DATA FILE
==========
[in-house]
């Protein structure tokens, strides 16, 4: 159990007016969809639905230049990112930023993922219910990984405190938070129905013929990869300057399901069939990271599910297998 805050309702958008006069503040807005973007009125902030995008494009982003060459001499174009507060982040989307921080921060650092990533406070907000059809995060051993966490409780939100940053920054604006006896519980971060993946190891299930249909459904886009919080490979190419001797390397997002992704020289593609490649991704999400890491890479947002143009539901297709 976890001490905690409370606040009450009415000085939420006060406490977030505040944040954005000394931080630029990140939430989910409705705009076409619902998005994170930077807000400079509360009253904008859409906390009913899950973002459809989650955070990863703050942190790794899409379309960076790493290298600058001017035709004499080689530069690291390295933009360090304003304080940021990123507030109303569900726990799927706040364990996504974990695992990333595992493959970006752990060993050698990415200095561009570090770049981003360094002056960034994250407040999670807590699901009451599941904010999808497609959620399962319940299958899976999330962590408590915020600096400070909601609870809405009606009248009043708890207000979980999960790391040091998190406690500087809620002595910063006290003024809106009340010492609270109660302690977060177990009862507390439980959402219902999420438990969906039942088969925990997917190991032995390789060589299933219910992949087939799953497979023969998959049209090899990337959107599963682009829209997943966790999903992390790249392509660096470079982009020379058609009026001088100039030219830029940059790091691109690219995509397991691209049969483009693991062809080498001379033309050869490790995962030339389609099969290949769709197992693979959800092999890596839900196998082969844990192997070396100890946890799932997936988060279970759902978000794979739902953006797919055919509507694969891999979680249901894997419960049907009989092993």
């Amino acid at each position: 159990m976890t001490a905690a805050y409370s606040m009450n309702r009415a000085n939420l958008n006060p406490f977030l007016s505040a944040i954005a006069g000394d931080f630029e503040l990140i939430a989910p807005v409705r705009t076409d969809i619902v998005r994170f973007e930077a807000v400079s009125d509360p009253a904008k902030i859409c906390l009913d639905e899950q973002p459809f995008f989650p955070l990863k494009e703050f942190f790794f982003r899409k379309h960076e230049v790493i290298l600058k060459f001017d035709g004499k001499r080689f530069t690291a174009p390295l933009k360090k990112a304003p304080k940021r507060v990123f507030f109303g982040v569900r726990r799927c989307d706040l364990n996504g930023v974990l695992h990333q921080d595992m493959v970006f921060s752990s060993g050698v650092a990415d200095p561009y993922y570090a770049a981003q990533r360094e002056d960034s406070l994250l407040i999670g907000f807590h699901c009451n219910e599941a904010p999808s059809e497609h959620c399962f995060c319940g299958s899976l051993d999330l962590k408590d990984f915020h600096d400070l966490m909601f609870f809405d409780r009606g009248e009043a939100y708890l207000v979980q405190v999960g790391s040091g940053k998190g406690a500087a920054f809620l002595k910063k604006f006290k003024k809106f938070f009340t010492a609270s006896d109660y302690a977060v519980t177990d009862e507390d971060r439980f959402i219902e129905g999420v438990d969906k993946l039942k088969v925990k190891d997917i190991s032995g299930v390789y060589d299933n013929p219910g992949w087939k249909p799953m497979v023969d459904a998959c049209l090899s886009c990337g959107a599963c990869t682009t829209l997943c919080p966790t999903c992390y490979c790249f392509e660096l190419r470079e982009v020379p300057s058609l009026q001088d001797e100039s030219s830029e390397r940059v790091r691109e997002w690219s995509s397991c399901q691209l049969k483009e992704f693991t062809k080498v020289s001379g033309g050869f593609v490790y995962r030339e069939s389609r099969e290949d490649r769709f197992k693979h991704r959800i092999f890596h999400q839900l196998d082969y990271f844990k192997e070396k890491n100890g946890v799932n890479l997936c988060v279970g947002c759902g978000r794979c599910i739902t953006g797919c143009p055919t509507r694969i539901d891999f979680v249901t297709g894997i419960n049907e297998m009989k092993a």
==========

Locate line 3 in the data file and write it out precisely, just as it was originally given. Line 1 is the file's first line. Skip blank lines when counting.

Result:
């Amino acid at each position: 159990m976890t001490a905690a805050y409370s606040m009450n309702r009415a000085n939420l958008n006060p406490f977030l007016s505040a944040i954005a006069g000394d931080f630029e503040l990140i939430a989910p807005v409705r705009t076409d969809i619902v998005r994170f973007e930077a807000v400079s009125d509360p009253a904008k902030i859409c906390l009913d639905e899950q973002p459809f995008f989650p955070l990863k494009e703050f942190f790794f982003r899409k379309h960076e230049v790493i290298l600058k060459f001017d035709g004499k001499r080689f530069t690291a174009p390295l933009k360090k990112a304003p304080k940021r507060v990123f507030f109303g982040v569900r726990r799927c989307d706040l364990n996504g930023v974990l695992h990333q921080d595992m493959v970006f921060s752990s060993g050698v650092a990415d200095p561009y993922y570090a770049a981003q990533r360094e002056d960034s406070l994250l407040i999670g907000f807590h699901c009451n219910e599941a904010p999808s059809e497609h959620c399962f995060c319940g299958s899976l051993d999330l962590k408590d990984f915020h600096d400070l966490m909601f609870f809405d409780r009606g009248e009043a939100y708890l207000v979980q405190v999960g790391s040091g940053k998190g406690a500087a920054f809620l002595k910063k604006f006290k003024k809106f938070f009340t010492a609270s006896d109660y302690a977060v519980t177990d009862e507390d971060r439980f959402i219902e129905g999420v438990d969906k993946l039942k088969v925990k190891d997917i190991s032995g299930v390789y060589d299933n013929p219910g992949w087939k249909p799953m497979v023969d459904a998959c049209l090899s886009c990337g959107a599963c990869t682009t829209l997943c919080p966790t999903c992390y490979c790249f392509e660096l190419r470079e982009v020379p300057s058609l009026q001088d001797e100039s030219s830029e390397r940059v790091r691109e997002w690219s995509s397991c399901q691209l049969k483009e992704f693991t062809k080498v020289s001379g033309g050869f593609v490790y995962r030339e069939s389609r099969e290949d490649r769709f197992k693979h991704r959800i092999f890596h999400q839900l196998d082969y990271f844990k192997e070396k890491n100890g946890v799932n890479l997936c988060v279970g947002c759902g978000r794979c599910i739902t953006g797919c143009p055919t509507r694969i539901d891999f979680v249901t297709g894997i419960n049907e297998m009989k092993a």